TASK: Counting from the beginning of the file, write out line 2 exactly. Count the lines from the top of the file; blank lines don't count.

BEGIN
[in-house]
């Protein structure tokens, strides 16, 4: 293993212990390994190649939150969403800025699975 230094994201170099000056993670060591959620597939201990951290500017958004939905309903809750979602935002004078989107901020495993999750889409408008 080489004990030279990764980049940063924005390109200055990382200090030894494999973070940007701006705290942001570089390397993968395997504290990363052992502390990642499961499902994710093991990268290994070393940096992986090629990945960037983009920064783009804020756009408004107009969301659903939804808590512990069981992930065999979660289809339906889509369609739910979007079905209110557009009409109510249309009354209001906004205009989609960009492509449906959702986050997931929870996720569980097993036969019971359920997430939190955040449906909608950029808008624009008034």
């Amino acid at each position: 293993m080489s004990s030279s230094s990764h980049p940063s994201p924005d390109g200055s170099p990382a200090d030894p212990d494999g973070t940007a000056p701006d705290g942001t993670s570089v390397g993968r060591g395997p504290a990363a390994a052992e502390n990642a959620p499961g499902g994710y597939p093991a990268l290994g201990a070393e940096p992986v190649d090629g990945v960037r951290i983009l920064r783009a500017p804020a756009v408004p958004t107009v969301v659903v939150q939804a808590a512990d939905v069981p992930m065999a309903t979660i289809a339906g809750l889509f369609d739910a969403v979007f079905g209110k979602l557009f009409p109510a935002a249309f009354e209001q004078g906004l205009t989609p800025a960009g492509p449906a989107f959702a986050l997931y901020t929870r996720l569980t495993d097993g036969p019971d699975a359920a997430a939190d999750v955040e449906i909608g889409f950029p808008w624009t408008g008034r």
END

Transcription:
């Protein structure tokens, strides 16, 4: 293993212990390994190649939150969403800025699975 230094994201170099000056993670060591959620597939201990951290500017958004939905309903809750979602935002004078989107901020495993999750889409408008 080489004990030279990764980049940063924005390109200055990382200090030894494999973070940007701006705290942001570089390397993968395997504290990363052992502390990642499961499902994710093991990268290994070393940096992986090629990945960037983009920064783009804020756009408004107009969301659903939804808590512990069981992930065999979660289809339906889509369609739910979007079905209110557009009409109510249309009354209001906004205009989609960009492509449906959702986050997931929870996720569980097993036969019971359920997430939190955040449906909608950029808008624009008034």